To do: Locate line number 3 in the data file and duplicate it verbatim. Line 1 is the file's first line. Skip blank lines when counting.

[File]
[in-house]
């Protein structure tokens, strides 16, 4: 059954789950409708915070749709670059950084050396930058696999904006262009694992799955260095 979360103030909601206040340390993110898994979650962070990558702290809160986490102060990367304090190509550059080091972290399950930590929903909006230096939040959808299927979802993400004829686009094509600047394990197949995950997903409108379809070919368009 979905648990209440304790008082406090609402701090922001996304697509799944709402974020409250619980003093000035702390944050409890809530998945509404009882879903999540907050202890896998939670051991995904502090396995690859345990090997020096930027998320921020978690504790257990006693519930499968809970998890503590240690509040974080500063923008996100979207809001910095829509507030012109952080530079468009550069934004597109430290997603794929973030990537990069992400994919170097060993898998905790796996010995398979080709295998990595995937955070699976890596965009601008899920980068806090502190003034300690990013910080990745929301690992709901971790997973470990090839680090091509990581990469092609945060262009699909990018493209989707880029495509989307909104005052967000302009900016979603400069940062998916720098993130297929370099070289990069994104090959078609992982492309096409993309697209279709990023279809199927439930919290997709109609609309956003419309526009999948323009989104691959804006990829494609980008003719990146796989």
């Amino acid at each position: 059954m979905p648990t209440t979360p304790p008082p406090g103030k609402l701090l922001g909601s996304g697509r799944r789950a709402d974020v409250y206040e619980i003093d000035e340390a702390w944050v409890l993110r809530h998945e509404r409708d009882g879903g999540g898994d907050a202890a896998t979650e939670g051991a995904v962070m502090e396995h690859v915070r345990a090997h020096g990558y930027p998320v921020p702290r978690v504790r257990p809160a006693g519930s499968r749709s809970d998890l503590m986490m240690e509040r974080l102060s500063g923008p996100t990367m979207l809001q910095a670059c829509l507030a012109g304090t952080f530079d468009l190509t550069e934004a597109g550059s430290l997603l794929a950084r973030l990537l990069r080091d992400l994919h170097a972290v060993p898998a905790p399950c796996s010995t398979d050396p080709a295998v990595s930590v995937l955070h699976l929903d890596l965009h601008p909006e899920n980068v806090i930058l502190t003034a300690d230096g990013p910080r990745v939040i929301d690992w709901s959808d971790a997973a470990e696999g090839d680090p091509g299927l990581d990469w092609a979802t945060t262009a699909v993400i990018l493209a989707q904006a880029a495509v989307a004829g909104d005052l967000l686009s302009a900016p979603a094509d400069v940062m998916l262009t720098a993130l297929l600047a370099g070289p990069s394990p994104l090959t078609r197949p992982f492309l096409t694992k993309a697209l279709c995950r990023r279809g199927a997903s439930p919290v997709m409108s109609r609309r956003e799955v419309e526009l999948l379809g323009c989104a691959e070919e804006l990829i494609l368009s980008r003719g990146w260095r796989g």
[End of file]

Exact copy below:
């Amino acid at each position: 059954m979905p648990t209440t979360p304790p008082p406090g103030k609402l701090l922001g909601s996304g697509r799944r789950a709402d974020v409250y206040e619980i003093d000035e340390a702390w944050v409890l993110r809530h998945e509404r409708d009882g879903g999540g898994d907050a202890a896998t979650e939670g051991a995904v962070m502090e396995h690859v915070r345990a090997h020096g990558y930027p998320v921020p702290r978690v504790r257990p809160a006693g519930s499968r749709s809970d998890l503590m986490m240690e509040r974080l102060s500063g923008p996100t990367m979207l809001q910095a670059c829509l507030a012109g304090t952080f530079d468009l190509t550069e934004a597109g550059s430290l997603l794929a950084r973030l990537l990069r080091d992400l994919h170097a972290v060993p898998a905790p399950c796996s010995t398979d050396p080709a295998v990595s930590v995937l955070h699976l929903d890596l965009h601008p909006e899920n980068v806090i930058l502190t003034a300690d230096g990013p910080r990745v939040i929301d690992w709901s959808d971790a997973a470990e696999g090839d680090p091509g299927l990581d990469w092609a979802t945060t262009a699909v993400i990018l493209a989707q904006a880029a495509v989307a004829g909104d005052l967000l686009s302009a900016p979603a094509d400069v940062m998916l262009t720098a993130l297929l600047a370099g070289p990069s394990p994104l090959t078609r197949p992982f492309l096409t694992k993309a697209l279709c995950r990023r279809g199927a997903s439930p919290v997709m409108s109609r609309r956003e799955v419309e526009l999948l379809g323009c989104a691959e070919e804006l990829i494609l368009s980008r003719g990146w260095r796989g």